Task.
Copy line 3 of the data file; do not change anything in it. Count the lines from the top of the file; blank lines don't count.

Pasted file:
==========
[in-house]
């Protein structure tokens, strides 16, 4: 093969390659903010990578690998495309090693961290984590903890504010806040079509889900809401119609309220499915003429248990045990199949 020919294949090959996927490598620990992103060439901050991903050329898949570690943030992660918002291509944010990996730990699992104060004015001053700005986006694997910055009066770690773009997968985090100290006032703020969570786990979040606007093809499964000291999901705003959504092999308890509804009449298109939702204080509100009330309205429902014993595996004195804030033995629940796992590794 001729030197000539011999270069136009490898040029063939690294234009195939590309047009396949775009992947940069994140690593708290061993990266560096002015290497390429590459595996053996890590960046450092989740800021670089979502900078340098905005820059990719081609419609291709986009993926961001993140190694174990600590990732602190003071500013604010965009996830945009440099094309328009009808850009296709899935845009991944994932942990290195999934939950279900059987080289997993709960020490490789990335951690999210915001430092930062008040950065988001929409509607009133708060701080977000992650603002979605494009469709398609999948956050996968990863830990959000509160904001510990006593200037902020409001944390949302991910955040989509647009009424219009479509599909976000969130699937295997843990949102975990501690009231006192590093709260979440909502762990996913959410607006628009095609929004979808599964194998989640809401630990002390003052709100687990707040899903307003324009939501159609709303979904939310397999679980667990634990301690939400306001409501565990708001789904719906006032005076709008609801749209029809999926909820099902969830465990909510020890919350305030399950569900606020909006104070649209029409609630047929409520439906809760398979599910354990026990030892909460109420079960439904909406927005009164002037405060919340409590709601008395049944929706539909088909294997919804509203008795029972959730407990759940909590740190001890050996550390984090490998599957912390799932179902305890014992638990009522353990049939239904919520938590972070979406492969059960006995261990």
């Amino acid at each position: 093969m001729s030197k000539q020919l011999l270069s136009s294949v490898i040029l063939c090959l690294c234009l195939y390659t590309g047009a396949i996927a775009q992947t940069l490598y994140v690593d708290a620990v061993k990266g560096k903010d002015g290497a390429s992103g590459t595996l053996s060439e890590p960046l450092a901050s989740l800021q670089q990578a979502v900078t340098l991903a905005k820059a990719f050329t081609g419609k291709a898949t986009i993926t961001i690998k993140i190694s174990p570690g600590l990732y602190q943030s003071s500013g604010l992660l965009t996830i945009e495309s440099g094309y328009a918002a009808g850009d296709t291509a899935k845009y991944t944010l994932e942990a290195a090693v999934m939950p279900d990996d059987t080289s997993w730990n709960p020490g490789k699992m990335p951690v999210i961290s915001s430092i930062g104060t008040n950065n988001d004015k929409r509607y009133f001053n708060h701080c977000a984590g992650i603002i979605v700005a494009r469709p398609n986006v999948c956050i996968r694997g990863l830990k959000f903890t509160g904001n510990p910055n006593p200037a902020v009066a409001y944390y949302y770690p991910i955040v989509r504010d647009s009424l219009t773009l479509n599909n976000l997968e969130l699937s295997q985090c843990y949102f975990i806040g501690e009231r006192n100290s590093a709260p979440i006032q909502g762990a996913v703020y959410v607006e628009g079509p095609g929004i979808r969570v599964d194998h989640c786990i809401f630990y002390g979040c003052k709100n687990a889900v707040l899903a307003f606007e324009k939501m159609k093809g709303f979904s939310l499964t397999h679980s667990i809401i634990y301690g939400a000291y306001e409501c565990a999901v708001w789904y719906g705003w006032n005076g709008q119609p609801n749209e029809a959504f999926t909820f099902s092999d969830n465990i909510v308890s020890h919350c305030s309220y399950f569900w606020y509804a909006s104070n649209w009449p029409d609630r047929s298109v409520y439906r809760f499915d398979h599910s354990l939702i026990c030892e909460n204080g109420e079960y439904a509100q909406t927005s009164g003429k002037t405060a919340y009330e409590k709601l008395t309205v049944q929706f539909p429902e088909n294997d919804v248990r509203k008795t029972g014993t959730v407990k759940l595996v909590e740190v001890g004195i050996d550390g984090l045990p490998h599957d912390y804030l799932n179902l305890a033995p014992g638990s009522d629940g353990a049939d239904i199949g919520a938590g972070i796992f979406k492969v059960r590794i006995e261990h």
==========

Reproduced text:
């Amino acid at each position: 093969m001729s030197k000539q020919l011999l270069s136009s294949v490898i040029l063939c090959l690294c234009l195939y390659t590309g047009a396949i996927a775009q992947t940069l490598y994140v690593d708290a620990v061993k990266g560096k903010d002015g290497a390429s992103g590459t595996l053996s060439e890590p960046l450092a901050s989740l800021q670089q990578a979502v900078t340098l991903a905005k820059a990719f050329t081609g419609k291709a898949t986009i993926t961001i690998k993140i190694s174990p570690g600590l990732y602190q943030s003071s500013g604010l992660l965009t996830i945009e495309s440099g094309y328009a918002a009808g850009d296709t291509a899935k845009y991944t944010l994932e942990a290195a090693v999934m939950p279900d990996d059987t080289s997993w730990n709960p020490g490789k699992m990335p951690v999210i961290s915001s430092i930062g104060t008040n950065n988001d004015k929409r509607y009133f001053n708060h701080c977000a984590g992650i603002i979605v700005a494009r469709p398609n986006v999948c956050i996968r694997g990863l830990k959000f903890t509160g904001n510990p910055n006593p200037a902020v009066a409001y944390y949302y770690p991910i955040v989509r504010d647009s009424l219009t773009l479509n599909n976000l997968e969130l699937s295997q985090c843990y949102f975990i806040g501690e009231r006192n100290s590093a709260p979440i006032q909502g762990a996913v703020y959410v607006e628009g079509p095609g929004i979808r969570v599964d194998h989640c786990i809401f630990y002390g979040c003052k709100n687990a889900v707040l899903a307003f606007e324009k939501m159609k093809g709303f979904s939310l499964t397999h679980s667990i809401i634990y301690g939400a000291y306001e409501c565990a999901v708001w789904y719906g705003w006032n005076g709008q119609p609801n749209e029809a959504f999926t909820f099902s092999d969830n465990i909510v308890s020890h919350c305030s309220y399950f569900w606020y509804a909006s104070n649209w009449p029409d609630r047929s298109v409520y439906r809760f499915d398979h599910s354990l939702i026990c030892e909460n204080g109420e079960y439904a509100q909406t927005s009164g003429k002037t405060a919340y009330e409590k709601l008395t309205v049944q929706f539909p429902e088909n294997d919804v248990r509203k008795t029972g014993t959730v407990k759940l595996v909590e740190v001890g004195i050996d550390g984090l045990p490998h599957d912390y804030l799932n179902l305890a033995p014992g638990s009522d629940g353990a049939d239904i199949g919520a938590g972070i796992f979406k492969v059960r590794i006995e261990h």